LiftMetrix recently sat down with notable social media marketers from brands across various industries to learn their best practices for social media, brand development, and marketing to drive ROI. Below, we have pulled together their key pieces of advice for brands trying to improve their social strategy.
Know Your Audience
Michael Hammerstrom, CuriosityStream’s Manager of Marketing and Engagement, said, “Well I can’t stress enough how important it is to know your audience. Social marketing, in my opinion, should be as personal as possible so if you’re not doing something different or reacting to how people are viewing your content online, then you’re probably not changing your strategy up enough.”
Natasha Kazi Khan, Director of Social Media at JustFab and ShoeDazzle, also echoed this advice: “There is a lot of competition out there for content and we definitely take a lot of inspiration from content that is organically resonating with our customer base – the magazines that she’s reading, the bloggers that she’s following – we really look to them as inspiration, what interests her, and what she’s thinking about – with that information we try to create content from our unique brand perspectives. To stand out, focus on what you are uniquely bringing to your reader.”
Don’t Just Add Noise
Don’t publish for publishing sake,” said Ryan Saghir, Director of Digital Marketing at Sabra Dipping Company. “I think a lot of social media marketers got very irritated with the change when Facebook decided to tune down organic – but I think that was a great move because honestly brands tend to think they’re actually more important than people. When brands are posting 5-6 times a day to talk about their product, you know there’s something wrong. You want to add value and speak the truth of what you are as a brand, so you don’t want to “participate in the conversation” just to participate. I understand that brands want to be relevant and get reach, which is great, but in the end does it actually add value to people’s feeds? My biggest advice would be to pause and look at some of the content that brands are publishing because we’re just adding noise and diluting the benefits of these platforms. If Facebook didn’t make the change, people would’ve done it themselves, by unsubscribing and unfollowing or just stopped using Facebook altogether – so ultimately it was in the best interest for brands.”
Jodi Gersh, USA TODAY’s Director of Social Media for Strategic Brand Marketing also believes you shouldn’t just see what sticks: “You have to have budgets and you have to explain to your managers and executives why it isn’t going to work to just rely on free social platform use anymore. You really have to pay to play which I think is ok if you think about how these other businesses try to do it – like Facebook. We got used to using it [Facebook] for free and I think that we shouldn’t have ever really thought that anything would be free in life; we can’t just use their platforms and expect them to help us grow our businesses. It is important to think about budgets and planning between growth campaigns and promotional campaigns and the best ways to spend that money. But, I also think that social media marketers need to think about experimenting more and not necessarily throw everything at a wall and see what sticks, but to pick one or two places and just try some experiments – low cost, low level effort – and just see if there are different places or ways that you want to either use new platforms or maybe break out your brand into more niche sub brands – just play around and not be afraid to fail as long as you haven’t invested millions of dollars.”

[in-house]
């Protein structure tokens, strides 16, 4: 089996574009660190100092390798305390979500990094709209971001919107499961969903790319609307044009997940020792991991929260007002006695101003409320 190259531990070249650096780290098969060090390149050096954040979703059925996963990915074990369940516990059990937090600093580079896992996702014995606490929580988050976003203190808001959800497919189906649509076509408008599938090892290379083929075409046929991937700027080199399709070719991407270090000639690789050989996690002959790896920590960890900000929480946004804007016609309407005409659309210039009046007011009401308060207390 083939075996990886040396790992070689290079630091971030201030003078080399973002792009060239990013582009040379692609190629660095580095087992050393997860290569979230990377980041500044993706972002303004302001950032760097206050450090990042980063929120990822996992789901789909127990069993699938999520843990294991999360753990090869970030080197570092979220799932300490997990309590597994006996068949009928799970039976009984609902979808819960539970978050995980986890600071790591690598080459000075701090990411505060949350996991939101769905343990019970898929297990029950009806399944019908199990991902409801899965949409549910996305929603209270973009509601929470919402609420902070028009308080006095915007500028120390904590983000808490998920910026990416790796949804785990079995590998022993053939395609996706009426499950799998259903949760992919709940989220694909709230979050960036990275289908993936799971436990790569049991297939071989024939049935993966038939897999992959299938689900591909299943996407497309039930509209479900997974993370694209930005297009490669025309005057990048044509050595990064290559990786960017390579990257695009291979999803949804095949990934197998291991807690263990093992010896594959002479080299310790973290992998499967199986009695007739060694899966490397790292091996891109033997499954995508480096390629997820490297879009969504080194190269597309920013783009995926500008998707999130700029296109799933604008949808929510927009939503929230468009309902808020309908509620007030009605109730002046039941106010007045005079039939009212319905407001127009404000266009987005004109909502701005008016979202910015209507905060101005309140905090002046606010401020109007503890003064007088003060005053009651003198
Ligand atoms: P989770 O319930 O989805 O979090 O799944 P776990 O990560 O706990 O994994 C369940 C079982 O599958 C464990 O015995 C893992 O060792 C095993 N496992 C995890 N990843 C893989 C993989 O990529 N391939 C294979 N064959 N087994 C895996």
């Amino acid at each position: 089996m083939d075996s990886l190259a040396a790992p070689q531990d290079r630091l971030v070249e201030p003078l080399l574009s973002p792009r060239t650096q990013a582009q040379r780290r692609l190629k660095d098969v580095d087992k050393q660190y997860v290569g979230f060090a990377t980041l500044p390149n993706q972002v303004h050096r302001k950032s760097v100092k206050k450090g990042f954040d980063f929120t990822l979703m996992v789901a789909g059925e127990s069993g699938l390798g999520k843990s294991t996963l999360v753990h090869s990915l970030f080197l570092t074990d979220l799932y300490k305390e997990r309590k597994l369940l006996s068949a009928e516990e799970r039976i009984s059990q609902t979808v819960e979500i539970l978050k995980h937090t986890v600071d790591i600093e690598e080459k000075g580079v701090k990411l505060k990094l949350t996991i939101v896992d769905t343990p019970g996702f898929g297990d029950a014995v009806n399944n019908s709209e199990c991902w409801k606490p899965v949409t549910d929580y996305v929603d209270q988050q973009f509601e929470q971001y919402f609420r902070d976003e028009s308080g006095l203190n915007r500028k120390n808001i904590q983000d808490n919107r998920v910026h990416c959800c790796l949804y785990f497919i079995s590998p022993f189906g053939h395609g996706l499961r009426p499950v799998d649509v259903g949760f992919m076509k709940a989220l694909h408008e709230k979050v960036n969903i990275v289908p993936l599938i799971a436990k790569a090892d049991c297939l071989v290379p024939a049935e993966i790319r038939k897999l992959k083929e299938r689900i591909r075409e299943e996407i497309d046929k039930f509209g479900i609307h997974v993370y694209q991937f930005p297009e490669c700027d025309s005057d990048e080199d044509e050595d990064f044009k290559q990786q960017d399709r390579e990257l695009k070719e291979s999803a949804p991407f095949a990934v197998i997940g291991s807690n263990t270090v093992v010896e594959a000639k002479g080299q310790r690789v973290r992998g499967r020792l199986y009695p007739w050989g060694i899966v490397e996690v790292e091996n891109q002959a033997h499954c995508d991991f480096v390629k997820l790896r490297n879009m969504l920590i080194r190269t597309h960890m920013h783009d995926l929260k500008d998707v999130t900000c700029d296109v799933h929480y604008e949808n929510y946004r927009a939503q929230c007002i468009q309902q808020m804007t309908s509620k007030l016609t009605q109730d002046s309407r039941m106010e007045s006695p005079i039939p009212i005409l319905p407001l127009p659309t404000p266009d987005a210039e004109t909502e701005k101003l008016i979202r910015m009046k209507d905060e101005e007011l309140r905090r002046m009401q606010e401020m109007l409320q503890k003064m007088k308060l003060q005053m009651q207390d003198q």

Focus on Real Conversations and Business Objectives
What I’ve realized in the last few years is that social media is this really beautiful intersection of so many different aspects of your business,” said Lauren Gerstner, Director of Social Influence Marketing at H&R Block. “And it seems to me that if you are in a social media role you’re so well equipped to understand how customers are talking about your brand. That’s a major advantage that not everyone has access to, so use that access to build bridges inside your company. In a very data-centric world, you have the tools to be able to share real customer conversation to help the rest of your organization better understand how customers are experiencing your brand.
Wylie & Co.’s CEO, Nailah Blades, further supported this notion, along with a focus on business goals and having fun: “I think my biggest piece of advice is to always remember to tie social media or any marketing activities to business goals, so I think a lot of times it can be easy to have social just going and hopping on new platforms and then looking back and realizing that it has nothing to do with the business goals that the business has set for itself. I think social media doesn’t exist in a bubble and it shouldn’t be a silo, so I think it’s really important to make it interact nicely with other core business functions and tie everything together. Also, having fun! I know it’s work, but it’s so fun in social media and I know a lot of marketers probably got into social media because they love driving conversation and building communities – I mean that’s why I got into it – so I think it’s important not to forget that and have fun with it!”
You can view the full interviews with these stellar social media marketers by clicking here. Stay tuned for the next Q&A post as well as our next recap post on these stellar marketers’ predictions for the future of social media!